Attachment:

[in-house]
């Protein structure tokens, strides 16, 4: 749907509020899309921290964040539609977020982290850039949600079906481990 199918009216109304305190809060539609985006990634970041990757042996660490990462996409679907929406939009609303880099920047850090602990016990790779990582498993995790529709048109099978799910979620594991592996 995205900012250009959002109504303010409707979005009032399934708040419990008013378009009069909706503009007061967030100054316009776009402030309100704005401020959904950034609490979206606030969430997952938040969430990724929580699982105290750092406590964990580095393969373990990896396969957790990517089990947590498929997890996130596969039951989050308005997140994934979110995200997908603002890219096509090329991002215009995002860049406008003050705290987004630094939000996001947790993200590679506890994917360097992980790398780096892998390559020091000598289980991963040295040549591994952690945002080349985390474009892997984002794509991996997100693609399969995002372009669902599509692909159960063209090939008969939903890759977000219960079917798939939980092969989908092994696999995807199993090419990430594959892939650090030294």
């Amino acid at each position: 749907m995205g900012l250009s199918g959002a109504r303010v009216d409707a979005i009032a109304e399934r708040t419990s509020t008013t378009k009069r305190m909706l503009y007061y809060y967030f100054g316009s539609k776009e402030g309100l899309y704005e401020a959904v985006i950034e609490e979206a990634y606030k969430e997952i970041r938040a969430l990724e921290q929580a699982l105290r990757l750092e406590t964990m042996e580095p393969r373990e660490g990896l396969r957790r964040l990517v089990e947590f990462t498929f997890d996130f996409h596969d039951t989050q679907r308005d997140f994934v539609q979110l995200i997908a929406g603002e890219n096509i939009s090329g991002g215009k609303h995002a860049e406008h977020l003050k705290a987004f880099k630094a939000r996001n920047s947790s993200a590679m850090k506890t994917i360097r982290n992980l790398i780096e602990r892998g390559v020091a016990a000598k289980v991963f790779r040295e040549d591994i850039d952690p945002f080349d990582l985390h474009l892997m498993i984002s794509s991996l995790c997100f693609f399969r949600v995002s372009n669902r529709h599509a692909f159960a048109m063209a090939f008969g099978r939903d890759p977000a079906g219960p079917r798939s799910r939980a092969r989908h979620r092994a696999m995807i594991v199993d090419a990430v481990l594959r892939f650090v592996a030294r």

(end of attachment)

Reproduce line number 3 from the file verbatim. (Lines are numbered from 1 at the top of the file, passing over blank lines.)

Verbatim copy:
């Amino acid at each position: 749907m995205g900012l250009s199918g959002a109504r303010v009216d409707a979005i009032a109304e399934r708040t419990s509020t008013t378009k009069r305190m909706l503009y007061y809060y967030f100054g316009s539609k776009e402030g309100l899309y704005e401020a959904v985006i950034e609490e979206a990634y606030k969430e997952i970041r938040a969430l990724e921290q929580a699982l105290r990757l750092e406590t964990m042996e580095p393969r373990e660490g990896l396969r957790r964040l990517v089990e947590f990462t498929f997890d996130f996409h596969d039951t989050q679907r308005d997140f994934v539609q979110l995200i997908a929406g603002e890219n096509i939009s090329g991002g215009k609303h995002a860049e406008h977020l003050k705290a987004f880099k630094a939000r996001n920047s947790s993200a590679m850090k506890t994917i360097r982290n992980l790398i780096e602990r892998g390559v020091a016990a000598k289980v991963f790779r040295e040549d591994i850039d952690p945002f080349d990582l985390h474009l892997m498993i984002s794509s991996l995790c997100f693609f399969r949600v995002s372009n669902r529709h599509a692909f159960a048109m063209a090939f008969g099978r939903d890759p977000a079906g219960p079917r798939s799910r939980a092969r989908h979620r092994a696999m995807i594991v199993d090419a990430v481990l594959r892939f650090v592996a030294r």